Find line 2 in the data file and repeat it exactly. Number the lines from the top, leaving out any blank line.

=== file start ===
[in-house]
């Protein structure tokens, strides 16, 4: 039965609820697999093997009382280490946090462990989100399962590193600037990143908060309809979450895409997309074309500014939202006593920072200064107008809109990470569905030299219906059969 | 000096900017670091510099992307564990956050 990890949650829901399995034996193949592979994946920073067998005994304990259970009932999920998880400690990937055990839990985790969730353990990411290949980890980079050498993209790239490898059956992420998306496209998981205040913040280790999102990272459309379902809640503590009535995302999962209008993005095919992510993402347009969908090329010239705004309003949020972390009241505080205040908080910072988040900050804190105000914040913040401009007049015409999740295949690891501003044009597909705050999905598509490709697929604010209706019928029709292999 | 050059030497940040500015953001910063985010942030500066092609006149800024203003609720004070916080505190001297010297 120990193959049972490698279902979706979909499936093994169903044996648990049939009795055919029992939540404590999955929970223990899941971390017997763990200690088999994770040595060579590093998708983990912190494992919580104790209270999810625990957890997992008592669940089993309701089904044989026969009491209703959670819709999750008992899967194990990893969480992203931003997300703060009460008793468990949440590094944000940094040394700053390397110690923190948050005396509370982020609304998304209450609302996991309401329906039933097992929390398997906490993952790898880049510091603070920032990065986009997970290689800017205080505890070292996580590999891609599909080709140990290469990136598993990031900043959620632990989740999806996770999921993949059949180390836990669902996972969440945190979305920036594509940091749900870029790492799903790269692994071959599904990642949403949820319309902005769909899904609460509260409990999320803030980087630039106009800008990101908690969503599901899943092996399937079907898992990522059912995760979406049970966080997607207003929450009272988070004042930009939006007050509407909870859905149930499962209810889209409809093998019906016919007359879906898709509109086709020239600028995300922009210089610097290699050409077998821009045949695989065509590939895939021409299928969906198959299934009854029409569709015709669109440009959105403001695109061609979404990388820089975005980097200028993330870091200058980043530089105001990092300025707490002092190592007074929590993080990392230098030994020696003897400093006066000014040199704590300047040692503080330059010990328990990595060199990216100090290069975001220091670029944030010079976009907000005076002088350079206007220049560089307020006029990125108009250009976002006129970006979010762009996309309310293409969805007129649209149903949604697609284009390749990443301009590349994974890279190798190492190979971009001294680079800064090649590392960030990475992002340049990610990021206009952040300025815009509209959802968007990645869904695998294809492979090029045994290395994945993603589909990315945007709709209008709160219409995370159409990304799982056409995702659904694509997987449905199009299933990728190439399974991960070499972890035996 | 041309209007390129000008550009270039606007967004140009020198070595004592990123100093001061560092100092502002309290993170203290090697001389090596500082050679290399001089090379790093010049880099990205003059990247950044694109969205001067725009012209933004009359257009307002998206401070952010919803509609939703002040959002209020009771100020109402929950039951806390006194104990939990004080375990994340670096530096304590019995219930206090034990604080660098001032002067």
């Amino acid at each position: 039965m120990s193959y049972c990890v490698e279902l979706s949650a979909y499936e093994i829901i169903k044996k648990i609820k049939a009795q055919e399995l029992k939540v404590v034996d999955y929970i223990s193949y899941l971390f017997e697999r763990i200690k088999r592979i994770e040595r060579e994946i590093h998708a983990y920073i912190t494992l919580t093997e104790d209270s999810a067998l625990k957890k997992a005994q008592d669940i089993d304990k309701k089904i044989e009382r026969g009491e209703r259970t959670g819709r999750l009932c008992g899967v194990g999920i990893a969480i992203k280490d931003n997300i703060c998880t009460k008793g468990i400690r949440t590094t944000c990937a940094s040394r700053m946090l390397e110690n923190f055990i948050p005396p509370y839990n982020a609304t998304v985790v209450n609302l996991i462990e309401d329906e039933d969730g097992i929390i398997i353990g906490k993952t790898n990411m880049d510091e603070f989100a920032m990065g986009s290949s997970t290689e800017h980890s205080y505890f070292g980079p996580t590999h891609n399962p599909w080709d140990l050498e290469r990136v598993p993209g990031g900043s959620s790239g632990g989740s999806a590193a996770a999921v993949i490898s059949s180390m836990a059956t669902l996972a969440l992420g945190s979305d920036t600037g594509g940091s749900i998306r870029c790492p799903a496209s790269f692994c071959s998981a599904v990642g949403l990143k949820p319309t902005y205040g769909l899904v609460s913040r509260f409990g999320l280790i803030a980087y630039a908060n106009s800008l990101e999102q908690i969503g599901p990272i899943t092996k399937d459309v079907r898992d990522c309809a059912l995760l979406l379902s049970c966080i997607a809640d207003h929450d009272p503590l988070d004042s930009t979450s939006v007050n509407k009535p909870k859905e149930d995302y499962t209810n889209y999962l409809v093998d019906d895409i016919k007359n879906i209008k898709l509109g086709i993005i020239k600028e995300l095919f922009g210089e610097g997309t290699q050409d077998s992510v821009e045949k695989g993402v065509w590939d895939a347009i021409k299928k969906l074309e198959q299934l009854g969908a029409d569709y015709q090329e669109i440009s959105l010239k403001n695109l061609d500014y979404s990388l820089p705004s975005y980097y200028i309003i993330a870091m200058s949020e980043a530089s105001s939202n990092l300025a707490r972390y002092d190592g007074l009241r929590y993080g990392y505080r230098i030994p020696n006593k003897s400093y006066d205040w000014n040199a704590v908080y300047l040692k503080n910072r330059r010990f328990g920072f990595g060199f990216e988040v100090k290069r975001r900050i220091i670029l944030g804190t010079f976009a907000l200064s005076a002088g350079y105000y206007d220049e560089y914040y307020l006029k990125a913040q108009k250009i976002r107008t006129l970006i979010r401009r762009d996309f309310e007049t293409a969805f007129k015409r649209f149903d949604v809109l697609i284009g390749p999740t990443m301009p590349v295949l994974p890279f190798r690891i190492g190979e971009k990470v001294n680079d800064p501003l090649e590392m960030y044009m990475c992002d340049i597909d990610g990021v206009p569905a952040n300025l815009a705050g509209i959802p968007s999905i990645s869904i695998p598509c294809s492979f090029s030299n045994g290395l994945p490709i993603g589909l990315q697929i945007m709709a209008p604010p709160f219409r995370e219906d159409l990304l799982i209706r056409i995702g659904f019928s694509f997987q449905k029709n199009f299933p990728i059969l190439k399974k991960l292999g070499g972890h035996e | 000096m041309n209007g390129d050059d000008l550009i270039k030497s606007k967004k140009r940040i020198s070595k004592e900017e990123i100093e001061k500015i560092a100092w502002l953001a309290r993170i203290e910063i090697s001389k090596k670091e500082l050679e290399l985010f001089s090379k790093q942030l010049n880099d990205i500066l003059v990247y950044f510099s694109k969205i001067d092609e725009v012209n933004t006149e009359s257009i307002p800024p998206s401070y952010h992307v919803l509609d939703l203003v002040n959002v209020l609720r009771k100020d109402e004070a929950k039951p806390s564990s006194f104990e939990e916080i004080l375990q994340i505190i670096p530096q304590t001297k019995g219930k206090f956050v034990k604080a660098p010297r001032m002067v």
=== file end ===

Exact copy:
């Protein structure tokens, strides 16, 4: 039965609820697999093997009382280490946090462990989100399962590193600037990143908060309809979450895409997309074309500014939202006593920072200064107008809109990470569905030299219906059969 | 000096900017670091510099992307564990956050 990890949650829901399995034996193949592979994946920073067998005994304990259970009932999920998880400690990937055990839990985790969730353990990411290949980890980079050498993209790239490898059956992420998306496209998981205040913040280790999102990272459309379902809640503590009535995302999962209008993005095919992510993402347009969908090329010239705004309003949020972390009241505080205040908080910072988040900050804190105000914040913040401009007049015409999740295949690891501003044009597909705050999905598509490709697929604010209706019928029709292999 | 050059030497940040500015953001910063985010942030500066092609006149800024203003609720004070916080505190001297010297 120990193959049972490698279902979706979909499936093994169903044996648990049939009795055919029992939540404590999955929970223990899941971390017997763990200690088999994770040595060579590093998708983990912190494992919580104790209270999810625990957890997992008592669940089993309701089904044989026969009491209703959670819709999750008992899967194990990893969480992203931003997300703060009460008793468990949440590094944000940094040394700053390397110690923190948050005396509370982020609304998304209450609302996991309401329906039933097992929390398997906490993952790898880049510091603070920032990065986009997970290689800017205080505890070292996580590999891609599909080709140990290469990136598993990031900043959620632990989740999806996770999921993949059949180390836990669902996972969440945190979305920036594509940091749900870029790492799903790269692994071959599904990642949403949820319309902005769909899904609460509260409990999320803030980087630039106009800008990101908690969503599901899943092996399937079907898992990522059912995760979406049970966080997607207003929450009272988070004042930009939006007050509407909870859905149930499962209810889209409809093998019906016919007359879906898709509109086709020239600028995300922009210089610097290699050409077998821009045949695989065509590939895939021409299928969906198959299934009854029409569709015709669109440009959105403001695109061609979404990388820089975005980097200028993330870091200058980043530089105001990092300025707490002092190592007074929590993080990392230098030994020696003897400093006066000014040199704590300047040692503080330059010990328990990595060199990216100090290069975001220091670029944030010079976009907000005076002088350079206007220049560089307020006029990125108009250009976002006129970006979010762009996309309310293409969805007129649209149903949604697609284009390749990443301009590349994974890279190798190492190979971009001294680079800064090649590392960030990475992002340049990610990021206009952040300025815009509209959802968007990645869904695998294809492979090029045994290395994945993603589909990315945007709709209008709160219409995370159409990304799982056409995702659904694509997987449905199009299933990728190439399974991960070499972890035996 | 041309209007390129000008550009270039606007967004140009020198070595004592990123100093001061560092100092502002309290993170203290090697001389090596500082050679290399001089090379790093010049880099990205003059990247950044694109969205001067725009012209933004009359257009307002998206401070952010919803509609939703002040959002209020009771100020109402929950039951806390006194104990939990004080375990994340670096530096304590019995219930206090034990604080660098001032002067």